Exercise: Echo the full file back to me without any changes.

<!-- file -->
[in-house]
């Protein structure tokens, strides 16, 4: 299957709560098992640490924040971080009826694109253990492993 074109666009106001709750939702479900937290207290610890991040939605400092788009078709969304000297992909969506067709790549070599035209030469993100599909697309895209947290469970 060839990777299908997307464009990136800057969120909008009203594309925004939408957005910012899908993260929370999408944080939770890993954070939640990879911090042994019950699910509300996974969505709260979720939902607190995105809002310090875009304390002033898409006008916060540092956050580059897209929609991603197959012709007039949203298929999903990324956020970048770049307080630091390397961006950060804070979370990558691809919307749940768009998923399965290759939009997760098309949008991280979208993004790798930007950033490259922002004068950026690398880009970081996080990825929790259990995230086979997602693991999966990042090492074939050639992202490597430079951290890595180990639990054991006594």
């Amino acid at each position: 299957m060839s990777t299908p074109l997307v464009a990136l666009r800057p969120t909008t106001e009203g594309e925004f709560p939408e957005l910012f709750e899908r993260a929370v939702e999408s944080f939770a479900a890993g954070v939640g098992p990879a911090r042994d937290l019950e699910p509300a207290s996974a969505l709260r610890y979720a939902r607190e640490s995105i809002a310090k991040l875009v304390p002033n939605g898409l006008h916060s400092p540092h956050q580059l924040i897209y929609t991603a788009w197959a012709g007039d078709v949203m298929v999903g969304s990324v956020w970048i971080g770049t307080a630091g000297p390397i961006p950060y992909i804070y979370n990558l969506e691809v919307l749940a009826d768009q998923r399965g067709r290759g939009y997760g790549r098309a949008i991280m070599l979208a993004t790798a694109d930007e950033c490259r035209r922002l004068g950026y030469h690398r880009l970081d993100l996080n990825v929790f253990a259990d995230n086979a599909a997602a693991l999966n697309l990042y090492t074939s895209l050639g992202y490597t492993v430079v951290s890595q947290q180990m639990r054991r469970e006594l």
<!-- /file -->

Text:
[in-house]
């Protein structure tokens, strides 16, 4: 299957709560098992640490924040971080009826694109253990492993 074109666009106001709750939702479900937290207290610890991040939605400092788009078709969304000297992909969506067709790549070599035209030469993100599909697309895209947290469970 060839990777299908997307464009990136800057969120909008009203594309925004939408957005910012899908993260929370999408944080939770890993954070939640990879911090042994019950699910509300996974969505709260979720939902607190995105809002310090875009304390002033898409006008916060540092956050580059897209929609991603197959012709007039949203298929999903990324956020970048770049307080630091390397961006950060804070979370990558691809919307749940768009998923399965290759939009997760098309949008991280979208993004790798930007950033490259922002004068950026690398880009970081996080990825929790259990995230086979997602693991999966990042090492074939050639992202490597430079951290890595180990639990054991006594």
């Amino acid at each position: 299957m060839s990777t299908p074109l997307v464009a990136l666009r800057p969120t909008t106001e009203g594309e925004f709560p939408e957005l910012f709750e899908r993260a929370v939702e999408s944080f939770a479900a890993g954070v939640g098992p990879a911090r042994d937290l019950e699910p509300a207290s996974a969505l709260r610890y979720a939902r607190e640490s995105i809002a310090k991040l875009v304390p002033n939605g898409l006008h916060s400092p540092h956050q580059l924040i897209y929609t991603a788009w197959a012709g007039d078709v949203m298929v999903g969304s990324v956020w970048i971080g770049t307080a630091g000297p390397i961006p950060y992909i804070y979370n990558l969506e691809v919307l749940a009826d768009q998923r399965g067709r290759g939009y997760g790549r098309a949008i991280m070599l979208a993004t790798a694109d930007e950033c490259r035209r922002l004068g950026y030469h690398r880009l970081d993100l996080n990825v929790f253990a259990d995230n086979a599909a997602a693991l999966n697309l990042y090492t074939s895209l050639g992202y490597t492993v430079v951290s890595q947290q180990m639990r054991r469970e006594l």